4=active movement, full ROM against moderate resistance 5=(normal) active movement, full ROM against full resistance NT=not testable The following muscles are to be examined (bilaterally) and graded using the scale de®ned above. The muscles were chosen because of their consistency for being innervated by the segments indicated and their ease of testing in the clinical situation, where testing in any position other than the supine position may be contraindicated. C5 ± Elbow Їexors (biceps, brachialis) C6 ± Wrist extensors (extensor carpi radialis longus and brevis) C7 ± Elbow extensors (triceps) C8 ± Finger Їexors (Їexor digitorum profundus) to the middle ®nger T1 ± Small ®nger abductors (abductor digiti minimi) L2 ± Hip Їexors (iliopsoas)
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L3 ± Knee extensors (quadriceps) L4 ± Ankle dorsiЇexors (tibialis anterior) L5 ± Long toe extensors (extensor hallucis longus) S1 ± Ankle plantarЇexors (gastrocnemius, soleus) For those myotomes that are not clinically testable by a manual muscle exam, i.e., C1 to C4, T2 to L1 and S2 to S5, the motor level is presumed to be the same as the sensory level. In addition to bilateral testing of these muscles, the external anal sphincter should be tested on the basis of contractions around the examiner's ®nger and graded as being present or absent (i.e., enter Yes or No on the patient's summary sheet). This latter information is used solely for determining the completeness of injury. Motor examination: optional elements For purposes of SCI evaluation, it is recommended that other muscles be evaluated, but their grades are not used in determining the motor score or motor level. It is particularly suggested that the following muscles be tested: (1) diaphragm (via Їuoroscopy), (2) deltoids, (3) abdominals (via Beevor's Sign), (4) media hamstrings, (5) hip adductors. Their strength is to be described as absent, weak or normal.
than one nerve segment (usually two segments; see Figure 2). Therefore, the assigning of one muscle or one muscle group (ie, the key muscle) to represent a single spinal nerve segment is a simpli®cation, used with the understanding that in any muscle the presence of innervation by one segment and the absence of innervation by the other segment will result in a weakened muscle. By convention, if a muscle has at least a grade of 3, it is considered to have intact innervation by the more rostral of the innervating segments. In determining the motor level, the next most rostral key muscle must test as 5, since it is assumed that the muscle will have both of its two innervating segments intact. For example, if no activity is found in the C7 key muscle and the C6 muscle is graded as 3, then the motor level for the tested side of the body is C6, providing the C5 muscle is graded 5. The examiner's judgement is relied upon to determine whether a muscle that tests as less than normal (5) may in fact be fully innervated. This may occur when full eort from the patient is inhibited by factors such as pain, positioning and hypertonicity or when weakness is judged to be due to disuse. If any of these or other factors impede standardized muscle testing the muscle should be graded as not testable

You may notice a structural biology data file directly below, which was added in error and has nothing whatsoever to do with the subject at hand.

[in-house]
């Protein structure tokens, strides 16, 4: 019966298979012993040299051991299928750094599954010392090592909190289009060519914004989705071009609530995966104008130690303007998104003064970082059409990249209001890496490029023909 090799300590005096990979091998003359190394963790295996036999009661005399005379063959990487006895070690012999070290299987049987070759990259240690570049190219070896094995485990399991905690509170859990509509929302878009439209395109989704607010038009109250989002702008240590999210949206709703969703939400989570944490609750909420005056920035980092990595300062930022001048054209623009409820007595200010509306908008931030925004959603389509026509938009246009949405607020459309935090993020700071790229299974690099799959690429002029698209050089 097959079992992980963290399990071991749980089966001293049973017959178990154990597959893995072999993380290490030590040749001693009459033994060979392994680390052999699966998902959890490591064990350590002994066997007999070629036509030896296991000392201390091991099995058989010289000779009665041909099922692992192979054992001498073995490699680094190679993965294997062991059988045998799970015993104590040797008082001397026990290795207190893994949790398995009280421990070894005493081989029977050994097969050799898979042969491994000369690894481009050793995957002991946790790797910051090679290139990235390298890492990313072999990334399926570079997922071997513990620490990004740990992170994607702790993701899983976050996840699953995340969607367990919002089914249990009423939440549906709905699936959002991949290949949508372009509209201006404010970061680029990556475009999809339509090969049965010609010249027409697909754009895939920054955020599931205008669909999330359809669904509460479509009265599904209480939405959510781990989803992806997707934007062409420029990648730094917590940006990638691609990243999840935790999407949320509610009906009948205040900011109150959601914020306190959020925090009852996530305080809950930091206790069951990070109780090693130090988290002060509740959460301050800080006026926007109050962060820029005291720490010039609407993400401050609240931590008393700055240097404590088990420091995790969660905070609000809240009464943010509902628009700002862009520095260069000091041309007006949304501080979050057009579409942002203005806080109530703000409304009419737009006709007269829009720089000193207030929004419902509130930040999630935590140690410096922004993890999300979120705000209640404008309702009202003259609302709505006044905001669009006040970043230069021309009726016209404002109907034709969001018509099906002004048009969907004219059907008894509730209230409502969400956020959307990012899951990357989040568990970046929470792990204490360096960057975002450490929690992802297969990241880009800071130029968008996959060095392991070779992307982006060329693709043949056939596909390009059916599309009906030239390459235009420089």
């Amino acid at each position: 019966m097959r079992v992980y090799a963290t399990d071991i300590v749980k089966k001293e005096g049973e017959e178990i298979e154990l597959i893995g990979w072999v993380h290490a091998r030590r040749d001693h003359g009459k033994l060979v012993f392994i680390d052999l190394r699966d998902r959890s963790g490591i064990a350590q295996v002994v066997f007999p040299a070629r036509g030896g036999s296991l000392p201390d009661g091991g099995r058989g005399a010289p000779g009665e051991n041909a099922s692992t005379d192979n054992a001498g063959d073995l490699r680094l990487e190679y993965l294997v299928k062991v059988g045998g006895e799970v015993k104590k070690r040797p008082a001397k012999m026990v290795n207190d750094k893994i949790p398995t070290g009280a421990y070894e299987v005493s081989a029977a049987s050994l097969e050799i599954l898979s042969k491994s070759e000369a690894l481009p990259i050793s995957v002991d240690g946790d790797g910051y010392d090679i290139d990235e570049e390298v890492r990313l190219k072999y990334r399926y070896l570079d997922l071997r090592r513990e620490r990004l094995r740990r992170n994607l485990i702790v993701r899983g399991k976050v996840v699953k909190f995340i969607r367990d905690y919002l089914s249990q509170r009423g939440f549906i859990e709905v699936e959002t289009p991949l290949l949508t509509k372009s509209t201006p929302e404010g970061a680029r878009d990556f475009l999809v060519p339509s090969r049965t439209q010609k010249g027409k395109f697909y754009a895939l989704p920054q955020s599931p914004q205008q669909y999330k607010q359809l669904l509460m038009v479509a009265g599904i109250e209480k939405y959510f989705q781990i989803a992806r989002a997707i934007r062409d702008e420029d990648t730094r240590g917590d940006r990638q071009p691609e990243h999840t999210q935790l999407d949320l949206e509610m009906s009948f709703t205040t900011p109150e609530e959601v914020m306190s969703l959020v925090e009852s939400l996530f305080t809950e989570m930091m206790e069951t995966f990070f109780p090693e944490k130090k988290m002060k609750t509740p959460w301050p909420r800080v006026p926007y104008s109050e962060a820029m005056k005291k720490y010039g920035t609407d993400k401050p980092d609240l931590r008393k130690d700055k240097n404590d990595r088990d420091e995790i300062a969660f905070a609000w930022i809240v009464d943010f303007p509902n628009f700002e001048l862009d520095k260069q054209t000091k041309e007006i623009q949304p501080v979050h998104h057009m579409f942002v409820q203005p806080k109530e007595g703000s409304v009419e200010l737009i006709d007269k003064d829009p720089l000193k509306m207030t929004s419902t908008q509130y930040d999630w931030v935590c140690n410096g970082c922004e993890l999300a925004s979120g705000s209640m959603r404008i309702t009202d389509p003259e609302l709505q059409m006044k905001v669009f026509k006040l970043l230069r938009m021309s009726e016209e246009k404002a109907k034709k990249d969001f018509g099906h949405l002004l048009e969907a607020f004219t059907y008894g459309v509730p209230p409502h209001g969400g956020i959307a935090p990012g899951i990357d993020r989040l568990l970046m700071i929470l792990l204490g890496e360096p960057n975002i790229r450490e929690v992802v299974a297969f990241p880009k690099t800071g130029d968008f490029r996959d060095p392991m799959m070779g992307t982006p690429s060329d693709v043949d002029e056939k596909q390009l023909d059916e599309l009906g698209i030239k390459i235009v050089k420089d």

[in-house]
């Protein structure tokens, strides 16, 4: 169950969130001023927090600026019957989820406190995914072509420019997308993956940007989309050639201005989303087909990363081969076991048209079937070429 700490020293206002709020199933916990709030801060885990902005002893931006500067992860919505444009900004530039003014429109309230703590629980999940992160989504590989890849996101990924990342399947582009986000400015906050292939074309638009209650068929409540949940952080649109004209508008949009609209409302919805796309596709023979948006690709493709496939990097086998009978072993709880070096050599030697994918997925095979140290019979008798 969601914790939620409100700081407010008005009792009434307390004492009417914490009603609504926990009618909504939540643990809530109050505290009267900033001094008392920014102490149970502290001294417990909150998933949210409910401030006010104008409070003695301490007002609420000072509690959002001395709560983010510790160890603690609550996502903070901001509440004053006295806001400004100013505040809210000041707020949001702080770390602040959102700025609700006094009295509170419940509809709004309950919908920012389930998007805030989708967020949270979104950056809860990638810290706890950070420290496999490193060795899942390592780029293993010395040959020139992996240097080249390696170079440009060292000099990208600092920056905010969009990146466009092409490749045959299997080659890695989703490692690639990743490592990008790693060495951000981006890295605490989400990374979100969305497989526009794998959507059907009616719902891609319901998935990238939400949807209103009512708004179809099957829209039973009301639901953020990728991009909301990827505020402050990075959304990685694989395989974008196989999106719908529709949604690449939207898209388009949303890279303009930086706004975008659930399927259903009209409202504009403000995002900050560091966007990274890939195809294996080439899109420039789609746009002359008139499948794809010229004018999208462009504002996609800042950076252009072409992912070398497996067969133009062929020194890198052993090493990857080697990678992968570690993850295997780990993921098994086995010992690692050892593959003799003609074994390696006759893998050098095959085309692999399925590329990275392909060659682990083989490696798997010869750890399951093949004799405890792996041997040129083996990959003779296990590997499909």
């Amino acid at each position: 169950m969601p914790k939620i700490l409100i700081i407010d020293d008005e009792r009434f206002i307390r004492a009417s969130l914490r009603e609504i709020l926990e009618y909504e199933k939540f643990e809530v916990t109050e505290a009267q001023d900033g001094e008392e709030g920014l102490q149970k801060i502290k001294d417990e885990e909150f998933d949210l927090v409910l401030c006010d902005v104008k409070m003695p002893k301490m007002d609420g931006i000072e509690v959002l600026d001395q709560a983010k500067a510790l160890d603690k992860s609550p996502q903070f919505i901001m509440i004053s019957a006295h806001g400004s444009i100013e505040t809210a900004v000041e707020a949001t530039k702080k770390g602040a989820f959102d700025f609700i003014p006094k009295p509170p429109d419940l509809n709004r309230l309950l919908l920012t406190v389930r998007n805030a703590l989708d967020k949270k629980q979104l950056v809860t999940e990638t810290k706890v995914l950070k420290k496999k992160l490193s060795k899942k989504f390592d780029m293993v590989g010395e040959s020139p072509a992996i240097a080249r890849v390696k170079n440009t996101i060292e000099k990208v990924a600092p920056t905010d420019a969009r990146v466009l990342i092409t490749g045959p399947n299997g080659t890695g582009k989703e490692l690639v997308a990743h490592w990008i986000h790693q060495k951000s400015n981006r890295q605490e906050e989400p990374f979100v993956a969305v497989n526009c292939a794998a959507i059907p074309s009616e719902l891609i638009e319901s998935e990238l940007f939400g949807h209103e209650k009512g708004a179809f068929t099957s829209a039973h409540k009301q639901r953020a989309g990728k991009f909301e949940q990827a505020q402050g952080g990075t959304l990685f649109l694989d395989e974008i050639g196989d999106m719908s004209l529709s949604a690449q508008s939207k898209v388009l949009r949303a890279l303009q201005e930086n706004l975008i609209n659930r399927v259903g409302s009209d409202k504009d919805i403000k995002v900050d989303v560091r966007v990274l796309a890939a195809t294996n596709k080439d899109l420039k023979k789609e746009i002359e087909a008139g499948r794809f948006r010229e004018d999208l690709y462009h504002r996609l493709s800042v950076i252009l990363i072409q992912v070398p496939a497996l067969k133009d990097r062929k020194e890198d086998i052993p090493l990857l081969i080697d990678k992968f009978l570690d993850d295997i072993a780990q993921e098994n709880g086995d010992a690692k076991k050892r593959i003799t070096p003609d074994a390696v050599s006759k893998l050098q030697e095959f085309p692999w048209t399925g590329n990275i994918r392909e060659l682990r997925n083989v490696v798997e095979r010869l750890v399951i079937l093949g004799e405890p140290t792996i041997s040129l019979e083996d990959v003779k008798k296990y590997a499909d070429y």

Sensory and motor scores/levels
Sensory scores and sensory level Required testing generates four sensory modalities per dermatome: R-pin prick, R-light touch, L-pin prick, Llight touch. As is indicated on the summary chart enclosed, these scores are then summed across dermatomes and sides of body to generate two summary sensory scores: Pin Prick and Light Touch Score. The sensory scores provide a means of numerically documenting changes in sensory function. Further, through the required sensory examination the sensory components for determining neurological level (i.e. the sensory level), zone of partial preservation and impairment grade are obtained.
Motor scores and motor level12 The required motor testing generates two motor Grades Per paired myotome: Right and Left. As indicated in Figure 4, these scores are then summed across myotomes and sides of body to generate a single summary motor score. The motor score provides a means of numerically documenting changes in motor function. Further, through the required motor examination, the motor components for determining neurological level (ie, the motor level), zone of partial preservation and impairment grade are obtained.
Motor level determination: further considerations Just as each segmental nerve (root) innervates more than one muscle, most muscles are innervated by more
Figure 2 Schematic depiction of innervation of each of three key muscles by two nerve segments
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(NT). However, if these factors do not prevent the patient from performing a forceful contraction and the examiner's best judgement is that the muscle would test normally (5) were it not for these factors, it may be graded as 5. In summary, the motor level (the lowest normal motor segment ± which may dier by side of body) is de®ned by the lowest key muscle that has a grade of at least 3, providing the key muscles represented by segments above that level are judged to be normal (5).